News Archives » greenhouse gas emissions
The Interfaith Center on Corporate Responsibility (ICCR) recently released a white paper on engagement with the energy sector to address the serious risks posed by rapidly rising levels of CO² in the atmosphere. The paper is, in large part, a response to the fossil fuel divestment campaign coordinated by 350.org, and serves to lay out a range of responses open to concerned investors in response to the looming climate crisis.
Four energy policies can keep the 2 °C climate goal alive June 17th, 2013An International Energy Association report shows how to stop growth in energy-related emissions by 2020 at no net economic cost. The Missionary Oblates engage oil and gas companies on the need for emissions reductions, and this report is a useful tool in that work.
Warning that the world is not on track to limit the global temperature increase to 2 degrees Celsius, the International Energy Agency (IEA)* has urged governments swiftly to enact four energy policies that would keep climate goals alive without harming economic growth.
“Climate change has quite frankly slipped to the back burner of policy priorities. But the problem is not going away – quite the opposite,” according to IEA Executive Director Maria van der Hoeven. The IEA’s World Energy Outlook Special Report, Redrawing the Energy-Climate Map, highlights the need for intensive action before 2020.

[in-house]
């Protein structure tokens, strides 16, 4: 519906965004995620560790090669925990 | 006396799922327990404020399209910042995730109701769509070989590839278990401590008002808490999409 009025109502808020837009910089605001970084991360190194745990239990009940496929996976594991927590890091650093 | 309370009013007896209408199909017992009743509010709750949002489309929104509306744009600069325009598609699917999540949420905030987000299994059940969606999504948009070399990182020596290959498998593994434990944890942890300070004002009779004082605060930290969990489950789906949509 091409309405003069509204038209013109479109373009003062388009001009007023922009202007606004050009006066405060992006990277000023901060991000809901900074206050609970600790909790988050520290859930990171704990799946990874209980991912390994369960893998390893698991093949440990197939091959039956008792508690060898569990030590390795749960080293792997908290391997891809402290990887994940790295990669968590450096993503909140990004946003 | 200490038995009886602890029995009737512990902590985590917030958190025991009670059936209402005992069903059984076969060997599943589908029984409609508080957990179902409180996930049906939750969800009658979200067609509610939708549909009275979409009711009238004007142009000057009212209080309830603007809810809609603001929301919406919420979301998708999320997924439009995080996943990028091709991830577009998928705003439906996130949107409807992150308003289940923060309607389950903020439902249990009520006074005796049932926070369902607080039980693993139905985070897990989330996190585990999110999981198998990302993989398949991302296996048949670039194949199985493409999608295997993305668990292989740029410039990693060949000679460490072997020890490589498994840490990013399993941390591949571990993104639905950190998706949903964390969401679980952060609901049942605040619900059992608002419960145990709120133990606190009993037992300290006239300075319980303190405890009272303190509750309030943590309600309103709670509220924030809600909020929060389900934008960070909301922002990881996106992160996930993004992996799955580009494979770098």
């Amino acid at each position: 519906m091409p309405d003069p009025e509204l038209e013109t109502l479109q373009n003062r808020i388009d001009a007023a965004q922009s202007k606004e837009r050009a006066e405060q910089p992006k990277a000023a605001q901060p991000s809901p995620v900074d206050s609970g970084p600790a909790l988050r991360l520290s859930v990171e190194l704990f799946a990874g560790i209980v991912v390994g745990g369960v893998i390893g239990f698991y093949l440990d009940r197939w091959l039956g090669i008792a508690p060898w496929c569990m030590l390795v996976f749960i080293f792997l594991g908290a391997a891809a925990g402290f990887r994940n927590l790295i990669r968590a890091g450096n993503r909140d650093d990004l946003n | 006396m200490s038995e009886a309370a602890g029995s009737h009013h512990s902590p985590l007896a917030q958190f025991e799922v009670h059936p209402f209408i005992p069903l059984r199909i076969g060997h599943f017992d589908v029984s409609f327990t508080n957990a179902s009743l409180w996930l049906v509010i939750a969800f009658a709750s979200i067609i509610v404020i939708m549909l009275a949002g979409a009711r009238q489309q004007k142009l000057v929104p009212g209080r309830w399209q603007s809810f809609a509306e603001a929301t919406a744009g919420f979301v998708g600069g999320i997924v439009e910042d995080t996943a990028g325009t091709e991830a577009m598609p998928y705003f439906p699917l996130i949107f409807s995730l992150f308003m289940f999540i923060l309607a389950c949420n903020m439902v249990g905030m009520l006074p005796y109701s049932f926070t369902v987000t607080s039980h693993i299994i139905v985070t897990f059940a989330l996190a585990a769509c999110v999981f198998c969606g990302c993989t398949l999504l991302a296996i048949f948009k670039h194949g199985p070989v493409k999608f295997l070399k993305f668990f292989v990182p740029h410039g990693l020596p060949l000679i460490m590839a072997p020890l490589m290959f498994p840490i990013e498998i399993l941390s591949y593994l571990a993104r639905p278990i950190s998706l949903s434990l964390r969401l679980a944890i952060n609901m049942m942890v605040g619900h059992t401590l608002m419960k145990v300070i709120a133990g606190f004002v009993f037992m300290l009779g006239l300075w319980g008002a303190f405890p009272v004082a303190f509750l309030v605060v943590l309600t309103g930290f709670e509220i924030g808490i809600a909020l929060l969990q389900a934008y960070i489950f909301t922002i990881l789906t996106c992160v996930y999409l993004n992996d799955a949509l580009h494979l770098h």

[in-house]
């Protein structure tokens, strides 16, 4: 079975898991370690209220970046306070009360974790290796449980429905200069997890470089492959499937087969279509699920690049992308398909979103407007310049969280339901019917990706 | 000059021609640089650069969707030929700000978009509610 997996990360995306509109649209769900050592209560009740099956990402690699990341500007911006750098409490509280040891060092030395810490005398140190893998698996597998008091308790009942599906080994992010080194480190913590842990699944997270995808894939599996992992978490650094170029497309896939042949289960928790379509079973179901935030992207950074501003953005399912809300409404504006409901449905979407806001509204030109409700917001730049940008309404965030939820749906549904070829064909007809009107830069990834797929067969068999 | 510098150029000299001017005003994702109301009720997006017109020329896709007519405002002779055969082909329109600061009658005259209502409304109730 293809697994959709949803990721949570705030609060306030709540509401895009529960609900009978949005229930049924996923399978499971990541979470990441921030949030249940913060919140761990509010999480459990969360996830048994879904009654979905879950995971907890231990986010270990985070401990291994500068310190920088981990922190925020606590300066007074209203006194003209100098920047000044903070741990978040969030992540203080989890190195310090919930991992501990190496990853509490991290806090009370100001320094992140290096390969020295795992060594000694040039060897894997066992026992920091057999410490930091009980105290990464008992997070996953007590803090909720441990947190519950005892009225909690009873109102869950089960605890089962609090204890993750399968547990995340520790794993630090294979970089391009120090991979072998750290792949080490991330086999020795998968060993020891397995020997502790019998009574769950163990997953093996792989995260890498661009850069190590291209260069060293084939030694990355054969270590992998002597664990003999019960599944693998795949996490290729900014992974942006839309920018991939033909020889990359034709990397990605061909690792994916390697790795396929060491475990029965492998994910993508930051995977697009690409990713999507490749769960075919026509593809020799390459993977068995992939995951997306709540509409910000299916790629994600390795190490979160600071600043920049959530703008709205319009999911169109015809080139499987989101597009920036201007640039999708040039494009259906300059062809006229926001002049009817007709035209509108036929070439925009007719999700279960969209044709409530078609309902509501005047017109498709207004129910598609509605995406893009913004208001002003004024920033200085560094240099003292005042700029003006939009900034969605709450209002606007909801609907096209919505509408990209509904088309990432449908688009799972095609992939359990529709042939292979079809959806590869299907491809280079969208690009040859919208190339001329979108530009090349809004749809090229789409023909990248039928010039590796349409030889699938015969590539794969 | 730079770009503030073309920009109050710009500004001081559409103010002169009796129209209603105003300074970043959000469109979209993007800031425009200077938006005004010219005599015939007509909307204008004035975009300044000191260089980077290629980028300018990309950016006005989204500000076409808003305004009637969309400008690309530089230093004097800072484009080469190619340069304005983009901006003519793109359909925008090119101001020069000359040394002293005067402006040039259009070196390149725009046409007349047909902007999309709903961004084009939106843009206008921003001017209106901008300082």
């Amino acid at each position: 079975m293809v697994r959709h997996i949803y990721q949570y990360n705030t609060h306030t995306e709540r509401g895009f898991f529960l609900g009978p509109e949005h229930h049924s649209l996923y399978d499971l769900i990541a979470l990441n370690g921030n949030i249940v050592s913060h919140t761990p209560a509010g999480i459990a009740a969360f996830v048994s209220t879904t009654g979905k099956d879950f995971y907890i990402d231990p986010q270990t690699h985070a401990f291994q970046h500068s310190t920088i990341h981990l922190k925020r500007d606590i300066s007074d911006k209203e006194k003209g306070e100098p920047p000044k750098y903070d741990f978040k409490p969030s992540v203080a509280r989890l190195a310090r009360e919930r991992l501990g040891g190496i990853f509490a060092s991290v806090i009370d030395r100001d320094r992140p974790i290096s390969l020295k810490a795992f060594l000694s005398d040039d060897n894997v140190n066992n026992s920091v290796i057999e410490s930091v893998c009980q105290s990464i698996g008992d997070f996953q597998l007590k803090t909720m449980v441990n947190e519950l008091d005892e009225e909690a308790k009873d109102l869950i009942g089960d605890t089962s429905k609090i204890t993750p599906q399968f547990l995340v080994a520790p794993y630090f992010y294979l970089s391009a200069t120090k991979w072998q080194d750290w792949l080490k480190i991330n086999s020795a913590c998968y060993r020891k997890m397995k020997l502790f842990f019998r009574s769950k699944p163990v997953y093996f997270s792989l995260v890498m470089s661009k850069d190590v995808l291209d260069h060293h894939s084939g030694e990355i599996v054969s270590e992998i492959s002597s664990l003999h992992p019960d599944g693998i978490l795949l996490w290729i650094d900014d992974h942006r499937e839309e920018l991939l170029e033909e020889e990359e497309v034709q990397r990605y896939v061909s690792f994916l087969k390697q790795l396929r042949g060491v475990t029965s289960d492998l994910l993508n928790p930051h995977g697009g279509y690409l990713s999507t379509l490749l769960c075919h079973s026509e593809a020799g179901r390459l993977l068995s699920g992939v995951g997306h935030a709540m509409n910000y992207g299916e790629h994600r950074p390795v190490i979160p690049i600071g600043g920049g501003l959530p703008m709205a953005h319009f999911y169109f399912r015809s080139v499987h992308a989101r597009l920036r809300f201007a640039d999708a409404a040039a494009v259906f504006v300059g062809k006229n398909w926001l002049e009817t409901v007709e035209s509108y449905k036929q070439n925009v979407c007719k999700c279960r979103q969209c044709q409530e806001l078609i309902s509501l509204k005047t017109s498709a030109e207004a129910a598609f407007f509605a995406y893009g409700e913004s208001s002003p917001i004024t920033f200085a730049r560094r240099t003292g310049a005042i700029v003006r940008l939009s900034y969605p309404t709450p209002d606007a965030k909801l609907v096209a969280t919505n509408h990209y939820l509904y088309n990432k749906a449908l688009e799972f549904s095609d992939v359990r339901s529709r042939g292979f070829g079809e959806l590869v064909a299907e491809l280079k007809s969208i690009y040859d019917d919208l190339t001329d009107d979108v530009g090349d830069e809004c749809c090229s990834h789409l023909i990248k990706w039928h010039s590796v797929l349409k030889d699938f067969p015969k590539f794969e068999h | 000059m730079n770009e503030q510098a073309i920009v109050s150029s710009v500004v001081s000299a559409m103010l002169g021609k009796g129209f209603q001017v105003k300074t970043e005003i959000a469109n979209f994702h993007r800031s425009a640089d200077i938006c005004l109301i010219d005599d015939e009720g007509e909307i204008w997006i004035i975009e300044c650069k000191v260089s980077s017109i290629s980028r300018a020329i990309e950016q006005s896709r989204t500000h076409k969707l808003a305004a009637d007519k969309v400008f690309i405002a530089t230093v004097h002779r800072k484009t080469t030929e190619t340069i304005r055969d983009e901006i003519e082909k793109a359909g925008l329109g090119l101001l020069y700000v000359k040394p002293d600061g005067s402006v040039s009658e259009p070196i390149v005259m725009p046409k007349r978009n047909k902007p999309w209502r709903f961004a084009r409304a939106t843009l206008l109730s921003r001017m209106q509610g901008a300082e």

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Broad Coalition Asks Senate for Climate Change Legislation March 19th, 2010
The Missionary Oblates JPIC Office joined184 businesses and organizations, and 77 individual activists, calling on the Senate to legislate action to curb global warming. The letter, which was sent to all members of the Senate, argues that “greenhouse gas emissions can be cut swiftly and in an economically and environmentally sound way by means of a national emissions cap that is realized through a combination of aggressive energy efficiency and renewable energy standards.”
The organizations noted that “by focusing on this three-pronged strategy (i.e., carbon cap + efficiency + renewables), it may prove unnecessary – for the moment at least – to tackle either of the two most controversial options for addressing climate change: creating a “trading system” for emissions credits or imposing carbon taxes.”
The letter also stressed that “climate legislation that promotes continued or expanded use of fossil fuels and/or nuclear power, or which rolls back existing environmental safeguards, could result in a bill that might actually be worse than no bill at all.”
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